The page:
Facing any kind of criminal charge can be extremely stressful, worrisome and can ruin a person's future. In Illinois, it seems that instances of domestic violence are on the rise. Domestic violence is a big problem across the state and those who are convicted can face many years of jail time and other harsh penalties. Even if allegations of domestic abuse turn out to be false, the damage done to those who are accused can be permanent and irreversible.
Violent crimes have been thrust into the spotlight recently by national and local media. Charges of this type can have devastating consequences and can ruin reputations. Domestic violence charges cover a wide range of categories. Almost any crime can turn into a domestic offense; all that is needed is an intimate relationship between the victim and accused. In order to meet the problem of violent crimes head on, Illinois lawmakers recently signed a bill that would allow those convicted of certain crimes to enter rehabilitation programs instead of jail.
A criminal charge, although serious, is only an accusation of a crime. However, just charges alone can severely damage one's personal and professional reputation. Domestic violence is a horrible thing that occurs way too frequently, and the state of Illinois has harsh penalties for those convicted. However, there are also many instances where allegations were proved to be false.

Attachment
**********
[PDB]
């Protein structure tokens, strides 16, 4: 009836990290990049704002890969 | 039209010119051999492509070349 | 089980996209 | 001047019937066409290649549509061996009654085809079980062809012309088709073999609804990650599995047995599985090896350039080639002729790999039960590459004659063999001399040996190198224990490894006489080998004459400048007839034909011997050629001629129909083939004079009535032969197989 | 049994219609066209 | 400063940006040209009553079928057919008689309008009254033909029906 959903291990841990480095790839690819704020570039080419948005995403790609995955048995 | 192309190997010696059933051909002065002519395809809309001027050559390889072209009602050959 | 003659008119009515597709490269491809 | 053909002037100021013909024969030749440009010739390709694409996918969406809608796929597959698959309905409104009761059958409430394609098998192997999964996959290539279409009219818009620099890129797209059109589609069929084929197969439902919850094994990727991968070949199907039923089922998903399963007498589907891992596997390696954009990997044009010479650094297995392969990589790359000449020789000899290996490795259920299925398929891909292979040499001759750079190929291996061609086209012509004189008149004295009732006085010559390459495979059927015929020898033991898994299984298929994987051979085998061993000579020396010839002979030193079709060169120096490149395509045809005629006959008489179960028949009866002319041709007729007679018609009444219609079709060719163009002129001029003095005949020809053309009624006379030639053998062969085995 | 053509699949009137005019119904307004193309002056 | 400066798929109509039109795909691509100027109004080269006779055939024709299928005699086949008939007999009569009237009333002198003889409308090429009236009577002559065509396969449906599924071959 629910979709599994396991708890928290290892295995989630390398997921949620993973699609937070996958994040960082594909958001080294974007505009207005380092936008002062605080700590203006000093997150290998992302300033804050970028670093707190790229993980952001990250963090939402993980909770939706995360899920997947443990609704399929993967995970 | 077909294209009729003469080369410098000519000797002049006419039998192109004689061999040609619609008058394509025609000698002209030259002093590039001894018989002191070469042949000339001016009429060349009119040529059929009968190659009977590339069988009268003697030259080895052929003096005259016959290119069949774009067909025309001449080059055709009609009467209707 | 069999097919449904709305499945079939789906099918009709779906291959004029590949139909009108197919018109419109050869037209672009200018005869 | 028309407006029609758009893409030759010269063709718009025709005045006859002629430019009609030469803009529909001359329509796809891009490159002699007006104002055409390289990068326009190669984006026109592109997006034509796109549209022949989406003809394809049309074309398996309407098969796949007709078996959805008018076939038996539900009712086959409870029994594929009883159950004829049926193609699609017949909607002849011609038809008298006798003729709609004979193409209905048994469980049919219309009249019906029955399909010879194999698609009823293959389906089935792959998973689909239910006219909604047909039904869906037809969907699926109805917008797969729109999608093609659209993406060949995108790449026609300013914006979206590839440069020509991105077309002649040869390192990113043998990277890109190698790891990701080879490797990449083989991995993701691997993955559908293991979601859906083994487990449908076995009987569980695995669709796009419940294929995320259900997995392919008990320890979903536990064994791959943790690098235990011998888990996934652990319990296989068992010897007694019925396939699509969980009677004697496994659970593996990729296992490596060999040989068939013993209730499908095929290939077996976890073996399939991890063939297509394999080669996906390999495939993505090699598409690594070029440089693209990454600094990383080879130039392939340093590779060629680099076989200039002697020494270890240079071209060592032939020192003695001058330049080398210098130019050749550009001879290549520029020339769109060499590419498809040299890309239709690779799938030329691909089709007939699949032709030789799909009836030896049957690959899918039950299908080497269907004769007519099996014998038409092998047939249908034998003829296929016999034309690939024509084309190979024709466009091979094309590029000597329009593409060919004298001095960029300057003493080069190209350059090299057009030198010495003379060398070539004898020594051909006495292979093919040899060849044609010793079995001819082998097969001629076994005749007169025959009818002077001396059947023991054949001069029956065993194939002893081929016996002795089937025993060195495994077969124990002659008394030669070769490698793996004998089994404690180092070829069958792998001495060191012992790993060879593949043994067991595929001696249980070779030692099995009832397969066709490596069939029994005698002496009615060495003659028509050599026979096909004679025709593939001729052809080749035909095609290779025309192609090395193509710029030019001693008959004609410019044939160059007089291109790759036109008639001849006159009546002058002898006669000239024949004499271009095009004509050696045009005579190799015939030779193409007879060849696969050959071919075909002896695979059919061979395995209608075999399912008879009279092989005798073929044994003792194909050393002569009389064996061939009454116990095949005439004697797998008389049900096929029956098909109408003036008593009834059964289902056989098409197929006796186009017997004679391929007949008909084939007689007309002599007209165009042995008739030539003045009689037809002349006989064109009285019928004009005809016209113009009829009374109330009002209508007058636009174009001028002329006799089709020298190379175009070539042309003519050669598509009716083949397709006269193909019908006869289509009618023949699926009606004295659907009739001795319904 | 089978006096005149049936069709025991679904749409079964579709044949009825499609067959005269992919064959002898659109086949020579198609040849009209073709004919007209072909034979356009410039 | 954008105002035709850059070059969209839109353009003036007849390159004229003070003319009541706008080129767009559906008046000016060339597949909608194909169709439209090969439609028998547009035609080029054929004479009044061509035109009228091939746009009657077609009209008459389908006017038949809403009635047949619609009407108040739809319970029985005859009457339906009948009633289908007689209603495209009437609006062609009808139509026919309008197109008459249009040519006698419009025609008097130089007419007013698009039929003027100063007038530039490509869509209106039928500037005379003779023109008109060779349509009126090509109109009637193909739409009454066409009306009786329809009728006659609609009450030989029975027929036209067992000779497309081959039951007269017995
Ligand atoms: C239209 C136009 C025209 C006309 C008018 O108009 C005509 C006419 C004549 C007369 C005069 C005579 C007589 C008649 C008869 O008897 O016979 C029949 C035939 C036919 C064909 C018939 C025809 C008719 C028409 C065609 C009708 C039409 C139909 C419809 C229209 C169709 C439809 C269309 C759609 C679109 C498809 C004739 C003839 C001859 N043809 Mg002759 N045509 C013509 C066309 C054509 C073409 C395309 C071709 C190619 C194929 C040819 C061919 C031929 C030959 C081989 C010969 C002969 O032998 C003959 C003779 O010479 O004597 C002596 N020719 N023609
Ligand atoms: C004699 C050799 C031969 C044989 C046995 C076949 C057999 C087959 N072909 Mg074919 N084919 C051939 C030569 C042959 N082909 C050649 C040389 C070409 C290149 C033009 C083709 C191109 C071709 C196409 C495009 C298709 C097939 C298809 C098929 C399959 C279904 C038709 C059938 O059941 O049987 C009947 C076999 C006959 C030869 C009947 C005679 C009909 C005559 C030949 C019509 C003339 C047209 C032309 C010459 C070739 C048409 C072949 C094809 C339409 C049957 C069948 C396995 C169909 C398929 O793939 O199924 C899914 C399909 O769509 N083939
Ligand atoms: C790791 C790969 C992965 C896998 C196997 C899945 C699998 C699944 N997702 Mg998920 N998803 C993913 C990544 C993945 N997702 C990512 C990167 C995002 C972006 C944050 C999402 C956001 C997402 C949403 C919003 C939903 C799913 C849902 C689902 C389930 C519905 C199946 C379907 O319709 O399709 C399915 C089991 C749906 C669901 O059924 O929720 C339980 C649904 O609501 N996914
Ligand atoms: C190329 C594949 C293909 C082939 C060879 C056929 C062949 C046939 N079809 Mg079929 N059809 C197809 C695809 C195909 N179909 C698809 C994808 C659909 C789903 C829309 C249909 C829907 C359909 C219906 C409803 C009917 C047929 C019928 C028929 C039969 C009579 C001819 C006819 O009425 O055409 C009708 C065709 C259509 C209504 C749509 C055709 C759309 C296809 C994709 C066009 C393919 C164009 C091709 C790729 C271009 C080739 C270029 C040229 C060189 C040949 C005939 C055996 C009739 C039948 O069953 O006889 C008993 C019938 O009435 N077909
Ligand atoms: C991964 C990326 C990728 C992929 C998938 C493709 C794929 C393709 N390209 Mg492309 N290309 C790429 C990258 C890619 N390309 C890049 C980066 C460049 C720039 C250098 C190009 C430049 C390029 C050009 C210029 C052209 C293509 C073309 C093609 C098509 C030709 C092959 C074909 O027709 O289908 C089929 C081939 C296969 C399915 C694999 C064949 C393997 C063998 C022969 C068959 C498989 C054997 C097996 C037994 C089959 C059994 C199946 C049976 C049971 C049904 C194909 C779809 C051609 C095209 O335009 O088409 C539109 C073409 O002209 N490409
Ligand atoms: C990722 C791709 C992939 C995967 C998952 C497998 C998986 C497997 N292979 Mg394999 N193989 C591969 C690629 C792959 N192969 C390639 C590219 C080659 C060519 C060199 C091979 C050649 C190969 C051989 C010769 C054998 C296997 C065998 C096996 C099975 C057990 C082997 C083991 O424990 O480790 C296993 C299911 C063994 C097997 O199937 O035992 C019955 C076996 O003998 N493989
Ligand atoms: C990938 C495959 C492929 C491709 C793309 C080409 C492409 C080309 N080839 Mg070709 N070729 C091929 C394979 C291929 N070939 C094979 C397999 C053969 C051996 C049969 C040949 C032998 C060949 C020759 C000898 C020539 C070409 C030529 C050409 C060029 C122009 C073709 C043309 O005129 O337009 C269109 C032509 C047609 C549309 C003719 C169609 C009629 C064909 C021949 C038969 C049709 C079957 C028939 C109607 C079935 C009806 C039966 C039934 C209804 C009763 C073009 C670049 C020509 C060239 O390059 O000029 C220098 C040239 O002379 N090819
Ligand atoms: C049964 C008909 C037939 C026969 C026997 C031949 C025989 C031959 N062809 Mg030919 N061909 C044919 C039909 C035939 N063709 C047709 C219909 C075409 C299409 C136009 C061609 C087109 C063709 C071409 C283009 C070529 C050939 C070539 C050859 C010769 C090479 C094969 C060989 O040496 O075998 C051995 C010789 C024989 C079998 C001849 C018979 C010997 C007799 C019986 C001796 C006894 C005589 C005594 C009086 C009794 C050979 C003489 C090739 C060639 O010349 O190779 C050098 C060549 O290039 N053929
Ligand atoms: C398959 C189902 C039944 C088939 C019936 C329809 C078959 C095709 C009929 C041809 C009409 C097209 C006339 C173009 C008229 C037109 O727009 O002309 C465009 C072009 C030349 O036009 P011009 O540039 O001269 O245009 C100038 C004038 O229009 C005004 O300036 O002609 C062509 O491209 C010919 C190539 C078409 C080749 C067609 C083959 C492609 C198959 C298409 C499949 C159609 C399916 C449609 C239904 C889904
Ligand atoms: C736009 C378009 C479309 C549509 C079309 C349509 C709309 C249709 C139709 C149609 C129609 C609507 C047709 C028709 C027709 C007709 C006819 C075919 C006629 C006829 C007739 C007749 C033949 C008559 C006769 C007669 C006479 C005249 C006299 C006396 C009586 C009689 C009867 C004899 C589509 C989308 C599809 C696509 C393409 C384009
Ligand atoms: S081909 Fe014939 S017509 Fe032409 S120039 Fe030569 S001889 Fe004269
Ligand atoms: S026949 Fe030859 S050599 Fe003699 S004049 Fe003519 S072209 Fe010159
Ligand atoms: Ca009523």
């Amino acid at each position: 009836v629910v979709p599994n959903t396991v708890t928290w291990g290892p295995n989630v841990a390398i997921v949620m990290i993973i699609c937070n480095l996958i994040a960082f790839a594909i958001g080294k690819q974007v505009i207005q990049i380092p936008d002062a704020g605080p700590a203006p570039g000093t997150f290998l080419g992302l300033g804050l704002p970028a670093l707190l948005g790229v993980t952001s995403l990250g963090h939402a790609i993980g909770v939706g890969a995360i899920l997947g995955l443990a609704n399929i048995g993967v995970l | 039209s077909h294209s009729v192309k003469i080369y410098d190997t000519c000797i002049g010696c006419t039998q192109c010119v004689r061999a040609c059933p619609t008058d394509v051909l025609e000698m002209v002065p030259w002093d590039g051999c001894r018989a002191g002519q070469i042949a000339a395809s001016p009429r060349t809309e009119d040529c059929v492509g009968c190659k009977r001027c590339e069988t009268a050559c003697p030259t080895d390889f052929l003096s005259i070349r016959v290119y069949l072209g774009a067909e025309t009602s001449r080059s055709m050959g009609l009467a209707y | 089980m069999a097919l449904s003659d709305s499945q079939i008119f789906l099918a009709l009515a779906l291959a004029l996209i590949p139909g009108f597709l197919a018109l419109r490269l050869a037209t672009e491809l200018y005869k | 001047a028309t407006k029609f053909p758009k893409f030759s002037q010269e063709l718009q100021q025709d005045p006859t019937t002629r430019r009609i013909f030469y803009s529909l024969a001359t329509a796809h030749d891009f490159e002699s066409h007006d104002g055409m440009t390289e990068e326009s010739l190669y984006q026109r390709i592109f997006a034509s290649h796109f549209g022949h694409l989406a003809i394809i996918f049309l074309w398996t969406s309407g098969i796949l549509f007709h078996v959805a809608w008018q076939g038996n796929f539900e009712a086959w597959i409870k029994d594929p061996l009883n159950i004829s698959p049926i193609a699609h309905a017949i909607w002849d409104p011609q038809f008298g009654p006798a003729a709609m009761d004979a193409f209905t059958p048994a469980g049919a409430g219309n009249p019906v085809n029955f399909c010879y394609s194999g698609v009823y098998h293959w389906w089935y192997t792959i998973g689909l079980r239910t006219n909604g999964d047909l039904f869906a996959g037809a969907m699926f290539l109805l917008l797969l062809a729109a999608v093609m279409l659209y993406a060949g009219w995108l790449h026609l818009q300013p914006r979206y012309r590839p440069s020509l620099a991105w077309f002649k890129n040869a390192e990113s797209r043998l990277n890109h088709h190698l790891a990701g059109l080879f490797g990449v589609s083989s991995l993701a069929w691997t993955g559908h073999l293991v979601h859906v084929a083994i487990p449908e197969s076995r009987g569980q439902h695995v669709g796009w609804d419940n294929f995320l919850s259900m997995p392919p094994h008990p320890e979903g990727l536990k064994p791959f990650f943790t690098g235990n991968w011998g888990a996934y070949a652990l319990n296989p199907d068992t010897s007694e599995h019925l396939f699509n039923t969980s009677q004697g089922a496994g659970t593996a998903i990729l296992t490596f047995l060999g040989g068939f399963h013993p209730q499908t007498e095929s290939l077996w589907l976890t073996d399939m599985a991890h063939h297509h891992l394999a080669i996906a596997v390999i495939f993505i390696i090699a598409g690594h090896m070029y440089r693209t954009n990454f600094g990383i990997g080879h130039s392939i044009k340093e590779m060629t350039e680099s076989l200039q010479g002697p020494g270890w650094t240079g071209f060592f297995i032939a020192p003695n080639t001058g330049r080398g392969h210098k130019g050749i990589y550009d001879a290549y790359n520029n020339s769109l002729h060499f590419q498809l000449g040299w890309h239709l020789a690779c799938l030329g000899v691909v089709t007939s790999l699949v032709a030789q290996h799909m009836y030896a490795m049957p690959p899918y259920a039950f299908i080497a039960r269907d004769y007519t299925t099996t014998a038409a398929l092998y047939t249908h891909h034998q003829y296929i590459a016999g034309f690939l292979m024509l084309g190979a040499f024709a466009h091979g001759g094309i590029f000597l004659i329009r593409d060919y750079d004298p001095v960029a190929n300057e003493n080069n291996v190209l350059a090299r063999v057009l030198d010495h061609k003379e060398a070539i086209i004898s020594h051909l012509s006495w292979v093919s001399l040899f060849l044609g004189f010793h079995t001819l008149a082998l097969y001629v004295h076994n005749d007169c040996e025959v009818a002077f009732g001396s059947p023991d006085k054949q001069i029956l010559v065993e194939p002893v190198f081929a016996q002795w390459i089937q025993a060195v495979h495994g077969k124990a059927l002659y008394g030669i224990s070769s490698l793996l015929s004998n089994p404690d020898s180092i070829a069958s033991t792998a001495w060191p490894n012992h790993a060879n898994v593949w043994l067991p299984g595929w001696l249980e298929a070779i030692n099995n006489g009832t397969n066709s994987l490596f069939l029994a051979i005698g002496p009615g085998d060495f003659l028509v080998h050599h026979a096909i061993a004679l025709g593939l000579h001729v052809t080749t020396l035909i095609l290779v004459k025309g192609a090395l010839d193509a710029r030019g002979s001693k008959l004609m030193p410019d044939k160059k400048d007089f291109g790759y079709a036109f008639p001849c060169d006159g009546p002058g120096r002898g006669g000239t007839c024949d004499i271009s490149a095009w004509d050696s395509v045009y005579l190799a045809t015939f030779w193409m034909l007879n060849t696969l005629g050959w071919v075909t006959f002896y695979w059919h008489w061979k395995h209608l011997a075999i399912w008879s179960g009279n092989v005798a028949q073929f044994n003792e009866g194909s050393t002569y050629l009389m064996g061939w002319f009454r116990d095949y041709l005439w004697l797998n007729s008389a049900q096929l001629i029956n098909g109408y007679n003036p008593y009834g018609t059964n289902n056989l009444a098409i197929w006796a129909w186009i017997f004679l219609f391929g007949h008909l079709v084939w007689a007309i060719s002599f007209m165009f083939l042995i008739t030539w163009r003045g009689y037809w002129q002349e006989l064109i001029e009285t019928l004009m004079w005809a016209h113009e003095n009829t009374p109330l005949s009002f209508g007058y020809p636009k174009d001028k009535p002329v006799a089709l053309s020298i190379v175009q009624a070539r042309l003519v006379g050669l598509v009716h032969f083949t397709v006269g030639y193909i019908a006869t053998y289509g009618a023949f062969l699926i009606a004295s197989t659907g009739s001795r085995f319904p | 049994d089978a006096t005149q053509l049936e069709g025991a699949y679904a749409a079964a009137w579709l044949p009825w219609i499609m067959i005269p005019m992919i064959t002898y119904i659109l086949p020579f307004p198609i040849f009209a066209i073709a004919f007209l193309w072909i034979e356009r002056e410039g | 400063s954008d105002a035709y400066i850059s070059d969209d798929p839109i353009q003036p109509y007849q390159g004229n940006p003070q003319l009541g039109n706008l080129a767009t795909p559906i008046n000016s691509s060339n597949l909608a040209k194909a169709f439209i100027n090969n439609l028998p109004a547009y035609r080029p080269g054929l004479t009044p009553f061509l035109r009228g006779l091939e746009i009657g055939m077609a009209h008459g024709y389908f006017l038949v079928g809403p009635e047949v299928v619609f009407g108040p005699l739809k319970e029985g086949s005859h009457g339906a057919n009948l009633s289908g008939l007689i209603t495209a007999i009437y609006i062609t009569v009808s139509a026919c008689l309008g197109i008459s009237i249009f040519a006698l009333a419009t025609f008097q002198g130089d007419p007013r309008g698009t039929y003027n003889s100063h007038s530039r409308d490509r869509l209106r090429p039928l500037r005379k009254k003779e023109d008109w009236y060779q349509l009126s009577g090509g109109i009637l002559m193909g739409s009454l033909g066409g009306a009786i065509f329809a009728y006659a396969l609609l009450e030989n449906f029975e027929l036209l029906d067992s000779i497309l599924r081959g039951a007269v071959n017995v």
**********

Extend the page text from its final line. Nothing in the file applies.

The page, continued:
Facing criminal charges of any type can create a challenging and stressful time. Domestic violence charges are especially daunting for the accused, not only for the potential consequences but also for the effects on child custody a conviction could bring. One recent incident has ended up in an Illinois criminal courtroom.
Being accused of being abusive toward a domestic partner can be disheartening, as it can ruin an individual's reputation and even his or her future. Fortunately, those who are accused of domestic violence in Illinois are not immediately guilty according to the law. Instead, they have the right to aggressively fight their charges.
Illinois law is tough on domestic abuse. For instance, when police are called to homes as a result of domestic violence accusations, they legally must make arrests if signs of injury are present. Furthermore, Illinois has what is called a no-drop policy, meaning that these types of charges will never be dropped, even if the accusers end up changing their stories.